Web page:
New Telescope Takes Best Sunspot Photo Ever
Images taken July 1 and 2, 2010 by the New Solar Telescope at the Big Bear Solar Observatory reveals up-close details of a sunspot like never before. Full Story.
A new photo of a sunspot on the surface of the sun taken by a telescope in California is the most detailed seen in visible light, scientists say.
The sunspot snapshot was obtained by the New Solar Telescope at the Big Bear Solar Observatory in Big Bear Lake, Calif., operated by the New Jersey Institute of Technology. [New sunspot photo]
Sunspots are temporary dark structures on the surface of the sun caused by intense magnetic activity. They sometimes erupt, sending energetic storms into space that can head our way. By studying sunspots, scientists hope to better understand solar weather and its effects on Earth. A strong solar storm can send powerful charged particles streaming at our planet that can knock out power grids and destroy electronics, both in satellites and on the ground.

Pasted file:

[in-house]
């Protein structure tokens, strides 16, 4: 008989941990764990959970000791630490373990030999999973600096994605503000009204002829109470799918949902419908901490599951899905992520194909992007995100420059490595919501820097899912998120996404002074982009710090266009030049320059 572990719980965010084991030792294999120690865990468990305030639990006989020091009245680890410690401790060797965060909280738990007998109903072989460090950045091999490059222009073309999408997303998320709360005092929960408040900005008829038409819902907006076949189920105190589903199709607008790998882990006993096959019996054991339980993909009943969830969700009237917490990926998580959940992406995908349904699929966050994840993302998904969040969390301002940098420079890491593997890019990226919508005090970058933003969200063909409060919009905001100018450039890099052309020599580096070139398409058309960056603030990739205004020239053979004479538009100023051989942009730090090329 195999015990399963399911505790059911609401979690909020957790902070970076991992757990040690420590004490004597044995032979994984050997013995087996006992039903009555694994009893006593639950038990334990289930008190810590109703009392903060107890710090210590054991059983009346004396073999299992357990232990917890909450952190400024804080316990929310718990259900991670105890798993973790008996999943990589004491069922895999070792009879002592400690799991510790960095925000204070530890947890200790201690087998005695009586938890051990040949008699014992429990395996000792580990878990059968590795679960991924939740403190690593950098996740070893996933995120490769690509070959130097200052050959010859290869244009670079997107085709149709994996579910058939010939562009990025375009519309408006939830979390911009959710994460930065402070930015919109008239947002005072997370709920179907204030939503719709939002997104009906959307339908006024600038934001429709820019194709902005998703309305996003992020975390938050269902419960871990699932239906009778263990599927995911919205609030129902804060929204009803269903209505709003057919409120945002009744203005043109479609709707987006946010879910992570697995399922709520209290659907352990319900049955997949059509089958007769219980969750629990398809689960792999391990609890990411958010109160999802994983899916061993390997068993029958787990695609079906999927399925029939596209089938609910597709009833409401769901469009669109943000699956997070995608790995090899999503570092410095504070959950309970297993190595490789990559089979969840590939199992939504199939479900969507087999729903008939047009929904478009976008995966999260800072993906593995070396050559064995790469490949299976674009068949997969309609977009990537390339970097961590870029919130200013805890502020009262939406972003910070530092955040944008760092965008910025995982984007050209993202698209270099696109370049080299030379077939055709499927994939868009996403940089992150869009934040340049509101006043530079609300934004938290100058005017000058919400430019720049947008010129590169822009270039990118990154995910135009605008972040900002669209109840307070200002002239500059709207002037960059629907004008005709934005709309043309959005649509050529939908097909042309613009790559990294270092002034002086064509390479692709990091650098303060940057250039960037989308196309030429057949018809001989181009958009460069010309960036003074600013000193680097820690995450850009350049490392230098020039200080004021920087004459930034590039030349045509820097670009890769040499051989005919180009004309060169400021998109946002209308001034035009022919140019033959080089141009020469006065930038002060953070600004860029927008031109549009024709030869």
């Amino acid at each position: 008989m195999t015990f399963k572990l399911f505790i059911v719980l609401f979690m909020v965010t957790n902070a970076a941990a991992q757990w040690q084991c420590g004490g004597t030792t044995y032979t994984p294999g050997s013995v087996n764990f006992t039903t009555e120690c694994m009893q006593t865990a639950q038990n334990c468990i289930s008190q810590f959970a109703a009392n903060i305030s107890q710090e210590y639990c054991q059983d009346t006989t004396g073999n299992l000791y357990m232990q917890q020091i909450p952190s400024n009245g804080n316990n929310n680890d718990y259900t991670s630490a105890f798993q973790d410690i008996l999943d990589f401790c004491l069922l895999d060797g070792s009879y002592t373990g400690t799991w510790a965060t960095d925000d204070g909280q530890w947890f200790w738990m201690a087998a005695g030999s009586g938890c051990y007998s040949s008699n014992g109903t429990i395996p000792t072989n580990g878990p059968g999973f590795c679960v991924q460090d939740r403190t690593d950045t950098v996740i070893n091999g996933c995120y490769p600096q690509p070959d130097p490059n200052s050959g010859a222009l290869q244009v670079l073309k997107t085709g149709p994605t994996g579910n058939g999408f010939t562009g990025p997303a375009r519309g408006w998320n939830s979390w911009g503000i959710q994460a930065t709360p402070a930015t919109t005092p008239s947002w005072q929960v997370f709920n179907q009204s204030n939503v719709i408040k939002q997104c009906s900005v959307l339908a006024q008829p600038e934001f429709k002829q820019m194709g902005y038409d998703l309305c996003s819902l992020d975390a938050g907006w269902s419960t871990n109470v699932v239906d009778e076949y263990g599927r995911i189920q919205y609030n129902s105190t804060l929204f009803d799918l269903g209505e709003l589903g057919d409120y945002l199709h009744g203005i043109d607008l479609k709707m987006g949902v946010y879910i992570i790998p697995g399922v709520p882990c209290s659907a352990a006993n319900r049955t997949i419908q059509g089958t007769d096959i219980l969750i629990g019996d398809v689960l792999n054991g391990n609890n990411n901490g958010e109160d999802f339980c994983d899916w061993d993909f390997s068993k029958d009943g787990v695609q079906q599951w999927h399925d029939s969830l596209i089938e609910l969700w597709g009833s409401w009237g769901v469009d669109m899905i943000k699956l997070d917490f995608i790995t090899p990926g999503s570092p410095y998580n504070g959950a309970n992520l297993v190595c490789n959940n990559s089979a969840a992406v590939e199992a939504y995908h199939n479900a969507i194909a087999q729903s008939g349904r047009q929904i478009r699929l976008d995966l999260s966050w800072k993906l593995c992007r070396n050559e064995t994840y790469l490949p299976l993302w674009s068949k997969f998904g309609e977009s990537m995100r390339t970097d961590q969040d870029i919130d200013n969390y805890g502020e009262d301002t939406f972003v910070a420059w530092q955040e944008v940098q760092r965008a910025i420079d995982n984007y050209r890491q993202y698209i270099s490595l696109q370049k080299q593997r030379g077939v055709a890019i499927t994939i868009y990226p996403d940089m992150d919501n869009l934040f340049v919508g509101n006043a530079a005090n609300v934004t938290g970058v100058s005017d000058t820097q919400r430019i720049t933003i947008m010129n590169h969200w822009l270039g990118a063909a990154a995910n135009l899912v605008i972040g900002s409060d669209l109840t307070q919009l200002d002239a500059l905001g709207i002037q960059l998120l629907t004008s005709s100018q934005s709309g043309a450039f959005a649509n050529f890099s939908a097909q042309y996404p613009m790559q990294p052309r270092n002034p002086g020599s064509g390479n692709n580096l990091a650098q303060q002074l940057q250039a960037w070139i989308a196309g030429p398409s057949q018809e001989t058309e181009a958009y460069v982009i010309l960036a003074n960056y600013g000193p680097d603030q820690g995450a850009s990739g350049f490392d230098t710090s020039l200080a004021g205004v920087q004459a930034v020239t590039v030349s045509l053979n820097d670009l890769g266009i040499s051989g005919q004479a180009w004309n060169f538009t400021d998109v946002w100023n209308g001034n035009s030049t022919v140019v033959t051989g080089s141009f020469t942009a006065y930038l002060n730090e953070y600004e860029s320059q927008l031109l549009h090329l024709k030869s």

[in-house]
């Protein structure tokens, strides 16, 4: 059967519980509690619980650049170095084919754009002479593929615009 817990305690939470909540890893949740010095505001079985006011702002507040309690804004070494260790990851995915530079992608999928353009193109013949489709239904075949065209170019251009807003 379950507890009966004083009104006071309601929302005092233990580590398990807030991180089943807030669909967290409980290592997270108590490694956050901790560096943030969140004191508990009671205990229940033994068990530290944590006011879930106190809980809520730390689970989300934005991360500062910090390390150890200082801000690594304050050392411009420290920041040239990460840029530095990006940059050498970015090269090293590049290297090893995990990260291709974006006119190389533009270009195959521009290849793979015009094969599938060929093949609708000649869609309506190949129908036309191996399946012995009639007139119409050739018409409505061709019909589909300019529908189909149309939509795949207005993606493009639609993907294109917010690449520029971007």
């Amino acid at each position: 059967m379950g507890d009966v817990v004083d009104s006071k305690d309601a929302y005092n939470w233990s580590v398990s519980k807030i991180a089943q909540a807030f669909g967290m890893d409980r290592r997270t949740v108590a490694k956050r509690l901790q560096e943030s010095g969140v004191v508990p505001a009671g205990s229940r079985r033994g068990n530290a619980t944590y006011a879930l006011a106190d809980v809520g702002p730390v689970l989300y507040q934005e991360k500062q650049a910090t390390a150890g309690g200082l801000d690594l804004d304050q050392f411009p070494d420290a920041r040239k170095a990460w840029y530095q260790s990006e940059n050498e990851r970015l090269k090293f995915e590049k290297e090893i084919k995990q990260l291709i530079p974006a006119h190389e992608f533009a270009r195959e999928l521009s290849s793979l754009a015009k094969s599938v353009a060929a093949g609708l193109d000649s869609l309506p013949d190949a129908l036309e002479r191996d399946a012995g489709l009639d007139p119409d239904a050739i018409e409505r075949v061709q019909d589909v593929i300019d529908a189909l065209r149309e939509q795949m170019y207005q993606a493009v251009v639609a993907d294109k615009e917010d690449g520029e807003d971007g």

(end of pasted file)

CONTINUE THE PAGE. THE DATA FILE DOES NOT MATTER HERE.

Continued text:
The telescope is touted to be the worlds? largest ground-based solar instrument and was completed last year, NJIT officials said in a statement.
The new sunspot photo is the "first light" target for the observatory's new advanced optics system during a solar photography session on July 1-2. It has a resolution of about 50 miles (80 km) and is the best yet taken by a ground-based telescope, observatory officials said.
Adaptive optics in telescopes is a technique that uses a deformable mirror to compensate for the blurring of images caused when light passes through Earth's atmosphere. The New Solar Telescope has 67 motors that can be moved to bend the mirror to provide clear pictures of the sun.
The observatory is a pathfinder for a proposed larger solar telescope, the Advanced Technology Solar Telescope, which would have 349 motors, observatory officials said.
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